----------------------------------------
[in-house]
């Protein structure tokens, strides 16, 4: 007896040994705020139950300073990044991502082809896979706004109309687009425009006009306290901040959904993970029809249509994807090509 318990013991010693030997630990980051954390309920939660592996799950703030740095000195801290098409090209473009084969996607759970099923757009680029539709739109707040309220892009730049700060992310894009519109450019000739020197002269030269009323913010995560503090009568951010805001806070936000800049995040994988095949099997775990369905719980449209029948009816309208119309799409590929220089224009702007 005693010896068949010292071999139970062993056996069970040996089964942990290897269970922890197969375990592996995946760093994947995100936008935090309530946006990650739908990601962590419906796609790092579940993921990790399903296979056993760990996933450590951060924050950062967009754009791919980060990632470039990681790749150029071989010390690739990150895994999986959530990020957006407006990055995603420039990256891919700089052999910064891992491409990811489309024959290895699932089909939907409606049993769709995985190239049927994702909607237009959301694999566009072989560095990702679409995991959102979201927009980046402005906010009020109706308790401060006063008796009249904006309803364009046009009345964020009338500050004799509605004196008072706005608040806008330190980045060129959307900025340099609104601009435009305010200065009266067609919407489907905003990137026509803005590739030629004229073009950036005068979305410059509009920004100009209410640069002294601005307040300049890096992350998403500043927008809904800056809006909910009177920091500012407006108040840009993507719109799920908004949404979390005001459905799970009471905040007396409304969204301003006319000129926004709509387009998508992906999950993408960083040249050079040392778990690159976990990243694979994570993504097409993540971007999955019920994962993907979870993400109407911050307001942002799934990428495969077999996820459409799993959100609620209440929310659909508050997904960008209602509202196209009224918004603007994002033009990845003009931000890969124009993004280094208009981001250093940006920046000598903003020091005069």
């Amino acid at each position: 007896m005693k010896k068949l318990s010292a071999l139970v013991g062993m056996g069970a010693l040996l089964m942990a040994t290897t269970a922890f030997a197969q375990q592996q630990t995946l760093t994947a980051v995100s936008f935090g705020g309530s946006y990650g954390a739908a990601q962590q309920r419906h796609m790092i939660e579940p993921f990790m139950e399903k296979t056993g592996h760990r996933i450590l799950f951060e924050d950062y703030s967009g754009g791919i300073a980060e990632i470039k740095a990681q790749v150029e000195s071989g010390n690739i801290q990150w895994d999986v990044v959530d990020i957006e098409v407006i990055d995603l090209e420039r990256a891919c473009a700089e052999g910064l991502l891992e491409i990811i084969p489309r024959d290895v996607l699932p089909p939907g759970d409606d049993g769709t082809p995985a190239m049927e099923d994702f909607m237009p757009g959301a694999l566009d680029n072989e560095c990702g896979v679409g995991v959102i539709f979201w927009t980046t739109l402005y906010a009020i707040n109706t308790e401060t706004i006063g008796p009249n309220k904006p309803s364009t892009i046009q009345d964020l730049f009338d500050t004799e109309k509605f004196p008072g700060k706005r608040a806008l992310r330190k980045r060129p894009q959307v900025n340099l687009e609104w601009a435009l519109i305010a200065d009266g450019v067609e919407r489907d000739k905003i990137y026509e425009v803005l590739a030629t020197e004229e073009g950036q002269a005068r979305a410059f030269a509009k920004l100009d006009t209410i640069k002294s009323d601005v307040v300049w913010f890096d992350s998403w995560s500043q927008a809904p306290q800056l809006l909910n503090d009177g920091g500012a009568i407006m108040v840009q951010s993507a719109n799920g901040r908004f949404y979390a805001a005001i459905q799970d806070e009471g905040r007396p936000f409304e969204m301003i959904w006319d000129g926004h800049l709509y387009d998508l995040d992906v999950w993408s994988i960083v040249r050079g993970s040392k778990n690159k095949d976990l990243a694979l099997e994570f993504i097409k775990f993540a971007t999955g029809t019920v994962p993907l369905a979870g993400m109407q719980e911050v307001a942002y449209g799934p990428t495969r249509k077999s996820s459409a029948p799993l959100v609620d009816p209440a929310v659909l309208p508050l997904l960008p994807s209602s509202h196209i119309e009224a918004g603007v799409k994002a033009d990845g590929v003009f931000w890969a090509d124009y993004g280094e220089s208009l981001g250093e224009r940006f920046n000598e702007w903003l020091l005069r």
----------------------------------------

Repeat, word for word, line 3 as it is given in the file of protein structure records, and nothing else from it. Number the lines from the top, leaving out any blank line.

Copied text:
């Amino acid at each position: 007896m005693k010896k068949l318990s010292a071999l139970v013991g062993m056996g069970a010693l040996l089964m942990a040994t290897t269970a922890f030997a197969q375990q592996q630990t995946l760093t994947a980051v995100s936008f935090g705020g309530s946006y990650g954390a739908a990601q962590q309920r419906h796609m790092i939660e579940p993921f990790m139950e399903k296979t056993g592996h760990r996933i450590l799950f951060e924050d950062y703030s967009g754009g791919i300073a980060e990632i470039k740095a990681q790749v150029e000195s071989g010390n690739i801290q990150w895994d999986v990044v959530d990020i957006e098409v407006i990055d995603l090209e420039r990256a891919c473009a700089e052999g910064l991502l891992e491409i990811i084969p489309r024959d290895v996607l699932p089909p939907g759970d409606d049993g769709t082809p995985a190239m049927e099923d994702f909607m237009p757009g959301a694999l566009d680029n072989e560095c990702g896979v679409g995991v959102i539709f979201w927009t980046t739109l402005y906010a009020i707040n109706t308790e401060t706004i006063g008796p009249n309220k904006p309803s364009t892009i046009q009345d964020l730049f009338d500050t004799e109309k509605f004196p008072g700060k706005r608040a806008l992310r330190k980045r060129p894009q959307v900025n340099l687009e609104w601009a435009l519109i305010a200065d009266g450019v067609e919407r489907d000739k905003i990137y026509e425009v803005l590739a030629t020197e004229e073009g950036q002269a005068r979305a410059f030269a509009k920004l100009d006009t209410i640069k002294s009323d601005v307040v300049w913010f890096d992350s998403w995560s500043q927008a809904p306290q800056l809006l909910n503090d009177g920091g500012a009568i407006m108040v840009q951010s993507a719109n799920g901040r908004f949404y979390a805001a005001i459905q799970d806070e009471g905040r007396p936000f409304e969204m301003i959904w006319d000129g926004h800049l709509y387009d998508l995040d992906v999950w993408s994988i960083v040249r050079g993970s040392k778990n690159k095949d976990l990243a694979l099997e994570f993504i097409k775990f993540a971007t999955g029809t019920v994962p993907l369905a979870g993400m109407q719980e911050v307001a942002y449209g799934p990428t495969r249509k077999s996820s459409a029948p799993l959100v609620d009816p209440a929310v659909l309208p508050l997904l960008p994807s209602s509202h196209i119309e009224a918004g603007v799409k994002a033009d990845g590929v003009f931000w890969a090509d124009y993004g280094e220089s208009l981001g250093e224009r940006f920046n000598e702007w903003l020091l005069r």